Laurie LeFever was against the idea of transitioning to remote learning when the coronavirus pandemic overtook the country.

“First of all, I was terrified,” admits LeFever, a longtime adjunct professor at Montclair State University and Raritan Valley Community College. “I was one of those professors, for good or bad, who thought, ‘You know what? I can’t teach online. I teach public speaking. It’s personal communication.’ ”

By adjusting her attitude and embracing whatever happened along the way, the admittedly technology-challenged LeFever got through the remainder of the spring 2020 semester, and she carried a similar mindset into the fully remote fall 2020 term.

“I gave a little wiggle room for late things,” she adds. “You couldn’t not hand in [assignments]. I required an openness that as long as you told me what was going on, it was OK. My mantra was, ‘No stress. We’re going to do a lot, but we’re not going to be stressed about it.’ And I think that calmed them and it calmed me.”

Everyday occurrences showing up on camera also helped with building relationships.

“They saw me in my home, and I had a lot of disturbances,” says LeFever. “I got a pandemic puppy, so between the dog, [my] daughter and the doorbell, they got to see inside my life, and I got to see inside their lives.”

On Dec. 9, LeFever’s students at Montclair State surprised her with a thank-you sign tribute, similar to the one that occurred a week prior for Adam Shrager, an adjunct at The College of New Jersey who has since experienced worldwide attention via a TikTok video of his reaction. (LeFever is not sure whether her students were inspired by the Shrager tribute.)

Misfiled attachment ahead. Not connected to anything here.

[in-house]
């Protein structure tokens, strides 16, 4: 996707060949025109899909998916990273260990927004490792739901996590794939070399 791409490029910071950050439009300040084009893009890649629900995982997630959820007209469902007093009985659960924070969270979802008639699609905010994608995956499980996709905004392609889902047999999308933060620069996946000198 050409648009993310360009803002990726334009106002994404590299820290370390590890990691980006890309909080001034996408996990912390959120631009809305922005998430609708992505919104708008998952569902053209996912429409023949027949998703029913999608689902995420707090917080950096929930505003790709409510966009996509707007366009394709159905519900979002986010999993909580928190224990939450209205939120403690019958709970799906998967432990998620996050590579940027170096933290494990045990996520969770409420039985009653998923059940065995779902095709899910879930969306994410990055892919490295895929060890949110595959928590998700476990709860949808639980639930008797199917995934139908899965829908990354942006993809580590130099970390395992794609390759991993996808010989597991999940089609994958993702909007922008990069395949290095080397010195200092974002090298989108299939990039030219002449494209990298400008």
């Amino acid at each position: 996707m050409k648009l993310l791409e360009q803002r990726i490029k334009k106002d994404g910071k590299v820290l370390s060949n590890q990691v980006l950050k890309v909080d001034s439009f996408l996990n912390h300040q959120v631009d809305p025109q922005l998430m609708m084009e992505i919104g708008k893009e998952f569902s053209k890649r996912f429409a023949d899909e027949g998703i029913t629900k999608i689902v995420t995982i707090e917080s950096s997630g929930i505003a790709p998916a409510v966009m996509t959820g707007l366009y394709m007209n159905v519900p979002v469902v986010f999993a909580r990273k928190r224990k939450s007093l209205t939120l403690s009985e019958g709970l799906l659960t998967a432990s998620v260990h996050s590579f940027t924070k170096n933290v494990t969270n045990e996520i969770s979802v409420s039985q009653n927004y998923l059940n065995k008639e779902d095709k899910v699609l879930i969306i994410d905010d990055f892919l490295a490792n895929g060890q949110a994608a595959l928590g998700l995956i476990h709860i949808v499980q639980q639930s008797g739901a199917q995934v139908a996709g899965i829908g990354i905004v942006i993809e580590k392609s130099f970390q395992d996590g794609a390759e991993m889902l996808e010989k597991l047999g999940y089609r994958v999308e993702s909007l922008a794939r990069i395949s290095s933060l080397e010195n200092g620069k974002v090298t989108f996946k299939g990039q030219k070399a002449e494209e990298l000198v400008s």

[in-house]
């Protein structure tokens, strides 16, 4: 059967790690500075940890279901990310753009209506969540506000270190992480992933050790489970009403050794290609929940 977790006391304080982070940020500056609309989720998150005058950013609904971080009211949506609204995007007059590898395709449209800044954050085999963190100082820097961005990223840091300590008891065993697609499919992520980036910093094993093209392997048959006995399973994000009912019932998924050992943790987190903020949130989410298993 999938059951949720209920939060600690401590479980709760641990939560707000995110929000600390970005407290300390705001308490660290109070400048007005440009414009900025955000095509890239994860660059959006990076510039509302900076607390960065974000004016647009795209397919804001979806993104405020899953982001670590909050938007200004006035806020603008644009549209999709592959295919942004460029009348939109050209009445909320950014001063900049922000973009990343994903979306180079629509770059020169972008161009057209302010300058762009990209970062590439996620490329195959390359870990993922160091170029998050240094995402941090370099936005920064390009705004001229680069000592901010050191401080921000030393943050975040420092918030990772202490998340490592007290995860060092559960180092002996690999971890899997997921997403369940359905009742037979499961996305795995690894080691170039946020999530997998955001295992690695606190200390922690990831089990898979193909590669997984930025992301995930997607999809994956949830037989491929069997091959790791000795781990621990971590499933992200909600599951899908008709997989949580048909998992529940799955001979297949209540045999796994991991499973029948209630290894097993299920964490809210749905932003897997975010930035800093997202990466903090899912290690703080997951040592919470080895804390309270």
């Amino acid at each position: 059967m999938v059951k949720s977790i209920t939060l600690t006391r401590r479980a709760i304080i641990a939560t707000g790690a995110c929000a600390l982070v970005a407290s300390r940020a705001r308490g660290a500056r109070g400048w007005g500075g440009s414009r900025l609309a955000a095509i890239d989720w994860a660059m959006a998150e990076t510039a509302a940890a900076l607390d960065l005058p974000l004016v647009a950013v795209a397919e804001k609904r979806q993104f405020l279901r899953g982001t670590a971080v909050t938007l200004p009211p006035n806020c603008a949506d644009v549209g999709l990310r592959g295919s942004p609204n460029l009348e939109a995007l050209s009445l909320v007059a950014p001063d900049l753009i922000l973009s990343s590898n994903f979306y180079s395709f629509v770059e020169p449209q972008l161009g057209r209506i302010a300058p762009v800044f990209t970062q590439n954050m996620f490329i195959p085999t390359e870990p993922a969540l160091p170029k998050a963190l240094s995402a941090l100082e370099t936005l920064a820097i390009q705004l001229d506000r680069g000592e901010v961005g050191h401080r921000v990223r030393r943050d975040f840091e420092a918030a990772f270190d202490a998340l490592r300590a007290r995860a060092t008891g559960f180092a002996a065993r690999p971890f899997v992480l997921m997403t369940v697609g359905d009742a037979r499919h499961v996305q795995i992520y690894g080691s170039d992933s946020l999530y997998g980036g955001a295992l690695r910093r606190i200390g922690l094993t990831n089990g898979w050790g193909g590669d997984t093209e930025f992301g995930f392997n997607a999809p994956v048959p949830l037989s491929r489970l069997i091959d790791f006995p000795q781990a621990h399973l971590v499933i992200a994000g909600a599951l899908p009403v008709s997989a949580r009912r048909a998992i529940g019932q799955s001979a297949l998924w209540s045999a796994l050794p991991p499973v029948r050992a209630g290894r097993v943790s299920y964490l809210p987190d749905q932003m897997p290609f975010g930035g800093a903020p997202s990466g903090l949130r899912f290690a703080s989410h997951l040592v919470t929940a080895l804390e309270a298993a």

By sharing a photo on social media of her computer screen showing the Montclair State students’ handwritten thank-you signs, LeFever says she wasn’t patting herself on the back — rather, she was holding up her hand to calm those who continue to be skeptical of remote learning.

“Because my daughter is a freshman in high school, I’ve been hearing from parents, ‘Remote stinks. … They’re not learning anything,’ ” LeFever says. “My daughter is completely remote, and she’s doing well. They’re all down on the teachers, so I posted [my students’ thank-you tribute] to make a point: It can be good, and it can work.”

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